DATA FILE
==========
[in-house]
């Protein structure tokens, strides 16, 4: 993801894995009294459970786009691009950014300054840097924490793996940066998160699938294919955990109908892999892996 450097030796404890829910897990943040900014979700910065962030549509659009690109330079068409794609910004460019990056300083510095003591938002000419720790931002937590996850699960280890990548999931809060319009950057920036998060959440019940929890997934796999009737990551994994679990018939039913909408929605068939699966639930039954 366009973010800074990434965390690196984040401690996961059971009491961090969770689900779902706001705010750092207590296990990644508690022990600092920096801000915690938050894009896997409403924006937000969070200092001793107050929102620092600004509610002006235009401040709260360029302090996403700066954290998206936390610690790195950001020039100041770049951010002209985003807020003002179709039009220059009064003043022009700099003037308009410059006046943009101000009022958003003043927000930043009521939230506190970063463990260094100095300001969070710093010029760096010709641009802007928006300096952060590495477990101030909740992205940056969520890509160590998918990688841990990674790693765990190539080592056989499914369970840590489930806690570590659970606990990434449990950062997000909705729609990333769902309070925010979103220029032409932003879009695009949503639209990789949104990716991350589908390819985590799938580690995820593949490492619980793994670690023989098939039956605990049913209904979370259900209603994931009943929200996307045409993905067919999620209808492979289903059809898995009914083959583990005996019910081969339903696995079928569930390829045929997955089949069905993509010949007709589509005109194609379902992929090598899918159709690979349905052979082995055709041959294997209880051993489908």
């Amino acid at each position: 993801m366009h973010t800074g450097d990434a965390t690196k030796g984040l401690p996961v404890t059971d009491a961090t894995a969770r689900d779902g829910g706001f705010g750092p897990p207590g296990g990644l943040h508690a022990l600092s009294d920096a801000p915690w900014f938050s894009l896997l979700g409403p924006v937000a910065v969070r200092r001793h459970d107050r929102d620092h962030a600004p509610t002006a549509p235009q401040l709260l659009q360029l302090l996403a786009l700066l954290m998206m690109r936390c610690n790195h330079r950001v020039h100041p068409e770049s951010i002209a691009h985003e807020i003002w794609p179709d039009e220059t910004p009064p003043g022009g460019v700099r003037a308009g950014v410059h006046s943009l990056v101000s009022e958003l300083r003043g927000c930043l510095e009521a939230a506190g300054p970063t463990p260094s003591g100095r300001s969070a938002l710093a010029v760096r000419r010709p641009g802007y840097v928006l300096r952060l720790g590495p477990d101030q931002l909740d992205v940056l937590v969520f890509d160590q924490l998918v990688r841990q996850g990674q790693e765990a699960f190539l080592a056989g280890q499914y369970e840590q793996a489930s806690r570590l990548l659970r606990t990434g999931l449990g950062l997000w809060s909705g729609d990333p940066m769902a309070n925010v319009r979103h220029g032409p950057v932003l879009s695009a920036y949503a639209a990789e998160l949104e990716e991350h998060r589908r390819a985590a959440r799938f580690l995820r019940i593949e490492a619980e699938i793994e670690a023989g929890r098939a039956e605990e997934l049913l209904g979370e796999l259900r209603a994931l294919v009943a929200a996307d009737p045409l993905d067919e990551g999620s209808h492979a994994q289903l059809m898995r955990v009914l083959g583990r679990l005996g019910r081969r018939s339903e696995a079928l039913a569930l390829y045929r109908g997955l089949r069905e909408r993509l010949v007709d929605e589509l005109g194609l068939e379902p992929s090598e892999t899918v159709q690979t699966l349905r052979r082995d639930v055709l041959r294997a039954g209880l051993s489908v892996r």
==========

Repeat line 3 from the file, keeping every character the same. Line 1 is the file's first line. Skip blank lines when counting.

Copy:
């Amino acid at each position: 993801m366009h973010t800074g450097d990434a965390t690196k030796g984040l401690p996961v404890t059971d009491a961090t894995a969770r689900d779902g829910g706001f705010g750092p897990p207590g296990g990644l943040h508690a022990l600092s009294d920096a801000p915690w900014f938050s894009l896997l979700g409403p924006v937000a910065v969070r200092r001793h459970d107050r929102d620092h962030a600004p509610t002006a549509p235009q401040l709260l659009q360029l302090l996403a786009l700066l954290m998206m690109r936390c610690n790195h330079r950001v020039h100041p068409e770049s951010i002209a691009h985003e807020i003002w794609p179709d039009e220059t910004p009064p003043g022009g460019v700099r003037a308009g950014v410059h006046s943009l990056v101000s009022e958003l300083r003043g927000c930043l510095e009521a939230a506190g300054p970063t463990p260094s003591g100095r300001s969070a938002l710093a010029v760096r000419r010709p641009g802007y840097v928006l300096r952060l720790g590495p477990d101030q931002l909740d992205v940056l937590v969520f890509d160590q924490l998918v990688r841990q996850g990674q790693e765990a699960f190539l080592a056989g280890q499914y369970e840590q793996a489930s806690r570590l990548l659970r606990t990434g999931l449990g950062l997000w809060s909705g729609d990333p940066m769902a309070n925010v319009r979103h220029g032409p950057v932003l879009s695009a920036y949503a639209a990789e998160l949104e990716e991350h998060r589908r390819a985590a959440r799938f580690l995820r019940i593949e490492a619980e699938i793994e670690a023989g929890r098939a039956e605990e997934l049913l209904g979370e796999l259900r209603a994931l294919v009943a929200a996307d009737p045409l993905d067919e990551g999620s209808h492979a994994q289903l059809m898995r955990v009914l083959g583990r679990l005996g019910r081969r018939s339903e696995a079928l039913a569930l390829y045929r109908g997955l089949r069905e909408r993509l010949v007709d929605e589509l005109g194609l068939e379902p992929s090598e892999t899918v159709q690979t699966l349905r052979r082995d639930v055709l041959r294997a039954g209880l051993s489908v892996r």